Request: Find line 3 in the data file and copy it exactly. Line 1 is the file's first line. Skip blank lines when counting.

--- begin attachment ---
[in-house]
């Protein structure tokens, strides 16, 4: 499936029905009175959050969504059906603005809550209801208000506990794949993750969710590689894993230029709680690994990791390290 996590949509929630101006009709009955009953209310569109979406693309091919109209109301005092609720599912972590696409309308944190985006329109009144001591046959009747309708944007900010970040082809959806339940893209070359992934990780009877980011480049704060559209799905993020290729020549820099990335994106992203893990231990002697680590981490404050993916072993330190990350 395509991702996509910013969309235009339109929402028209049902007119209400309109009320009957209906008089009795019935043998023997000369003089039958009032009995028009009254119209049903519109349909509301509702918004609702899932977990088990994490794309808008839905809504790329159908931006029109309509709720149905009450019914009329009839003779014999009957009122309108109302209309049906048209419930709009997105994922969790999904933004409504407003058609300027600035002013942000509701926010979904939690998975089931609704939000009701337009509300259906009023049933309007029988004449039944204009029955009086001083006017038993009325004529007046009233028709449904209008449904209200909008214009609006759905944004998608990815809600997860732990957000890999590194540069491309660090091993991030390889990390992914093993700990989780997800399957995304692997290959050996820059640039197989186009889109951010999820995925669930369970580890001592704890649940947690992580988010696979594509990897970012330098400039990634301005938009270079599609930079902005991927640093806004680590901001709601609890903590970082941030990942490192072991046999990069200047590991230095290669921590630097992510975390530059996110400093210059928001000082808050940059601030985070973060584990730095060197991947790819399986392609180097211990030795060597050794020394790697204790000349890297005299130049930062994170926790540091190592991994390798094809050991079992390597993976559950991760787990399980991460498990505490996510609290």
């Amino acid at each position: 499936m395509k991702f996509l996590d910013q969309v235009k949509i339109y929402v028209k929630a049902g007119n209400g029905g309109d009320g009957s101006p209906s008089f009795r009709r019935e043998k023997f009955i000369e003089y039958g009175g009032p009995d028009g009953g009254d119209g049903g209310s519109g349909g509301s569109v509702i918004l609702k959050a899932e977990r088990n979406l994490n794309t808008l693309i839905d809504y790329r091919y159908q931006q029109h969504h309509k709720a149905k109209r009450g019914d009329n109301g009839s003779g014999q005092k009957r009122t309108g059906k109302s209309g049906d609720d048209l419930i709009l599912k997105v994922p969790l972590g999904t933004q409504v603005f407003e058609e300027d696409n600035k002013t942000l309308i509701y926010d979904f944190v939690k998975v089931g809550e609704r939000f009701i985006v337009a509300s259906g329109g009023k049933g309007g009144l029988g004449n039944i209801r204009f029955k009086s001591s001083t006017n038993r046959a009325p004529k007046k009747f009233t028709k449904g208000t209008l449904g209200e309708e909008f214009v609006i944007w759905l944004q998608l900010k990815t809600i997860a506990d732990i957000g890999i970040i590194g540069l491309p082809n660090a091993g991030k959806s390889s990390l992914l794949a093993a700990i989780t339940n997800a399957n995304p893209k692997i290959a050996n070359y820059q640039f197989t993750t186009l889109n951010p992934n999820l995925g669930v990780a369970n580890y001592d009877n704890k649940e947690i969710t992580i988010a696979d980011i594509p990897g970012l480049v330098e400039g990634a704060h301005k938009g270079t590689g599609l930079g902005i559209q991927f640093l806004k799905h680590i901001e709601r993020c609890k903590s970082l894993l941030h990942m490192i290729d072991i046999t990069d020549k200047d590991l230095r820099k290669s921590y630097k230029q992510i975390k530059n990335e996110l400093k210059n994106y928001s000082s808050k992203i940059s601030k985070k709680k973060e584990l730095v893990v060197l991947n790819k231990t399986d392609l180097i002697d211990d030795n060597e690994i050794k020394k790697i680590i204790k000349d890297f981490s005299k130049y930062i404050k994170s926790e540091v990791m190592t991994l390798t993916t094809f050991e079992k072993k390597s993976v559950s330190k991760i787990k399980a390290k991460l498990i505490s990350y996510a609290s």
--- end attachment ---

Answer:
């Amino acid at each position: 499936m395509k991702f996509l996590d910013q969309v235009k949509i339109y929402v028209k929630a049902g007119n209400g029905g309109d009320g009957s101006p209906s008089f009795r009709r019935e043998k023997f009955i000369e003089y039958g009175g009032p009995d028009g009953g009254d119209g049903g209310s519109g349909g509301s569109v509702i918004l609702k959050a899932e977990r088990n979406l994490n794309t808008l693309i839905d809504y790329r091919y159908q931006q029109h969504h309509k709720a149905k109209r009450g019914d009329n109301g009839s003779g014999q005092k009957r009122t309108g059906k109302s209309g049906d609720d048209l419930i709009l599912k997105v994922p969790l972590g999904t933004q409504v603005f407003e058609e300027d696409n600035k002013t942000l309308i509701y926010d979904f944190v939690k998975v089931g809550e609704r939000f009701i985006v337009a509300s259906g329109g009023k049933g309007g009144l029988g004449n039944i209801r204009f029955k009086s001591s001083t006017n038993r046959a009325p004529k007046k009747f009233t028709k449904g208000t209008l449904g209200e309708e909008f214009v609006i944007w759905l944004q998608l900010k990815t809600i997860a506990d732990i957000g890999i970040i590194g540069l491309p082809n660090a091993g991030k959806s390889s990390l992914l794949a093993a700990i989780t339940n997800a399957n995304p893209k692997i290959a050996n070359y820059q640039f197989t993750t186009l889109n951010p992934n999820l995925g669930v990780a369970n580890y001592d009877n704890k649940e947690i969710t992580i988010a696979d980011i594509p990897g970012l480049v330098e400039g990634a704060h301005k938009g270079t590689g599609l930079g902005i559209q991927f640093l806004k799905h680590i901001e709601r993020c609890k903590s970082l894993l941030h990942m490192i290729d072991i046999t990069d020549k200047d590991l230095r820099k290669s921590y630097k230029q992510i975390k530059n990335e996110l400093k210059n994106y928001s000082s808050k992203i940059s601030k985070k709680k973060e584990l730095v893990v060197l991947n790819k231990t399986d392609l180097i002697d211990d030795n060597e690994i050794k020394k790697i680590i204790k000349d890297f981490s005299k130049y930062i404050k994170s926790e540091v990791m190592t991994l390798t993916t094809f050991e079992k072993k390597s993976v559950s330190k991760i787990k399980a390290k991460l498990i505490s990350y996510a609290s």